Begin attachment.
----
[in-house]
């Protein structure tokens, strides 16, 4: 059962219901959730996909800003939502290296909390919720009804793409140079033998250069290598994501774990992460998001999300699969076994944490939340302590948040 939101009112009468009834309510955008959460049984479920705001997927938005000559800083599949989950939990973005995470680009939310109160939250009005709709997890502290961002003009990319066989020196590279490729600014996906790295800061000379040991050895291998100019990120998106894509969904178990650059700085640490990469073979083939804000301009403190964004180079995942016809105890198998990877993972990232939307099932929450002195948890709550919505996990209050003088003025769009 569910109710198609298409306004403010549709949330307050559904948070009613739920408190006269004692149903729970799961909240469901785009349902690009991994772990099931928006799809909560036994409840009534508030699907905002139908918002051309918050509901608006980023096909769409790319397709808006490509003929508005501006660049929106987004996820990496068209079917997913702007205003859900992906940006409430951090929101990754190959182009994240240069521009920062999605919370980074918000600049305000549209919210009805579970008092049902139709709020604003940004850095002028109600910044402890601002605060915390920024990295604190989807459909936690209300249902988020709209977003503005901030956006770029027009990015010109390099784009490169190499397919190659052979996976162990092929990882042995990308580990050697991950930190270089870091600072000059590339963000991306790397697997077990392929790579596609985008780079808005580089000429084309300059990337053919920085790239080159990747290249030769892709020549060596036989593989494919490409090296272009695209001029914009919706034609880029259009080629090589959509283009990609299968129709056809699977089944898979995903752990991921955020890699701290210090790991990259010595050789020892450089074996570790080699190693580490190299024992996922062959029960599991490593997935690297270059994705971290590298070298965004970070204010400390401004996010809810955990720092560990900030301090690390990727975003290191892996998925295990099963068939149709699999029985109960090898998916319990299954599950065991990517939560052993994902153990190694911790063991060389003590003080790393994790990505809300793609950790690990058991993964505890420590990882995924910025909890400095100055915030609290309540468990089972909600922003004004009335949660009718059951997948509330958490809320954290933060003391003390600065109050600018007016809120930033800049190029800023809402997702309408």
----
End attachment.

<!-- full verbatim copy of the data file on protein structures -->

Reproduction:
[in-house]
């Protein structure tokens, strides 16, 4: 059962219901959730996909800003939502290296909390919720009804793409140079033998250069290598994501774990992460998001999300699969076994944490939340302590948040 939101009112009468009834309510955008959460049984479920705001997927938005000559800083599949989950939990973005995470680009939310109160939250009005709709997890502290961002003009990319066989020196590279490729600014996906790295800061000379040991050895291998100019990120998106894509969904178990650059700085640490990469073979083939804000301009403190964004180079995942016809105890198998990877993972990232939307099932929450002195948890709550919505996990209050003088003025769009 569910109710198609298409306004403010549709949330307050559904948070009613739920408190006269004692149903729970799961909240469901785009349902690009991994772990099931928006799809909560036994409840009534508030699907905002139908918002051309918050509901608006980023096909769409790319397709808006490509003929508005501006660049929106987004996820990496068209079917997913702007205003859900992906940006409430951090929101990754190959182009994240240069521009920062999605919370980074918000600049305000549209919210009805579970008092049902139709709020604003940004850095002028109600910044402890601002605060915390920024990295604190989807459909936690209300249902988020709209977003503005901030956006770029027009990015010109390099784009490169190499397919190659052979996976162990092929990882042995990308580990050697991950930190270089870091600072000059590339963000991306790397697997077990392929790579596609985008780079808005580089000429084309300059990337053919920085790239080159990747290249030769892709020549060596036989593989494919490409090296272009695209001029914009919706034609880029259009080629090589959509283009990609299968129709056809699977089944898979995903752990991921955020890699701290210090790991990259010595050789020892450089074996570790080699190693580490190299024992996922062959029960599991490593997935690297270059994705971290590298070298965004970070204010400390401004996010809810955990720092560990900030301090690390990727975003290191892996998925295990099963068939149709699999029985109960090898998916319990299954599950065991990517939560052993994902153990190694911790063991060389003590003080790393994790990505809300793609950790690990058991993964505890420590990882995924910025909890400095100055915030609290309540468990089972909600922003004004009335949660009718059951997948509330958490809320954290933060003391003390600065109050600018007016809120930033800049190029800023809402997702309408």